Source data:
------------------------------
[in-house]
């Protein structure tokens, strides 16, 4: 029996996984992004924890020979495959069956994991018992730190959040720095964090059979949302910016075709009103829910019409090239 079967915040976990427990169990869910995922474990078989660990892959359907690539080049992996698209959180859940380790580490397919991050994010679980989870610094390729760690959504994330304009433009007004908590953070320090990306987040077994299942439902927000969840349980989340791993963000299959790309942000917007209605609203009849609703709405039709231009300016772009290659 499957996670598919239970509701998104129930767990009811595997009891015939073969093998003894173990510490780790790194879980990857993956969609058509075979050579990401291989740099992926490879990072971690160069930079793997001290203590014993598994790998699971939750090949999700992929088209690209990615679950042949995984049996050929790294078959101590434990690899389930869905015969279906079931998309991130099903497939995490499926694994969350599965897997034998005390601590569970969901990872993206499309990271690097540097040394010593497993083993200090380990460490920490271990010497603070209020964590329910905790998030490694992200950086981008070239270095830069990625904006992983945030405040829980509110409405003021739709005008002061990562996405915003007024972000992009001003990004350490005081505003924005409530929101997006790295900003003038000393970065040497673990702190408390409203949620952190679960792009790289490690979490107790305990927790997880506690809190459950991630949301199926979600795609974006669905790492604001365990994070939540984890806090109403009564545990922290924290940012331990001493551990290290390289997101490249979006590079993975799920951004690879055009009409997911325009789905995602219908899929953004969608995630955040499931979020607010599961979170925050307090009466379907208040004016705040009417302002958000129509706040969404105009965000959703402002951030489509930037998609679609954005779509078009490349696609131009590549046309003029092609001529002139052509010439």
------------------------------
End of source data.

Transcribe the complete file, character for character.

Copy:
[in-house]
């Protein structure tokens, strides 16, 4: 029996996984992004924890020979495959069956994991018992730190959040720095964090059979949302910016075709009103829910019409090239 079967915040976990427990169990869910995922474990078989660990892959359907690539080049992996698209959180859940380790580490397919991050994010679980989870610094390729760690959504994330304009433009007004908590953070320090990306987040077994299942439902927000969840349980989340791993963000299959790309942000917007209605609203009849609703709405039709231009300016772009290659 499957996670598919239970509701998104129930767990009811595997009891015939073969093998003894173990510490780790790194879980990857993956969609058509075979050579990401291989740099992926490879990072971690160069930079793997001290203590014993598994790998699971939750090949999700992929088209690209990615679950042949995984049996050929790294078959101590434990690899389930869905015969279906079931998309991130099903497939995490499926694994969350599965897997034998005390601590569970969901990872993206499309990271690097540097040394010593497993083993200090380990460490920490271990010497603070209020964590329910905790998030490694992200950086981008070239270095830069990625904006992983945030405040829980509110409405003021739709005008002061990562996405915003007024972000992009001003990004350490005081505003924005409530929101997006790295900003003038000393970065040497673990702190408390409203949620952190679960792009790289490690979490107790305990927790997880506690809190459950991630949301199926979600795609974006669905790492604001365990994070939540984890806090109403009564545990922290924290940012331990001493551990290290390289997101490249979006590079993975799920951004690879055009009409997911325009789905995602219908899929953004969608995630955040499931979020607010599961979170925050307090009466379907208040004016705040009417302002958000129509706040969404105009965000959703402002951030489509930037998609679609954005779509078009490349696609131009590549046309003029092609001529002139052509010439």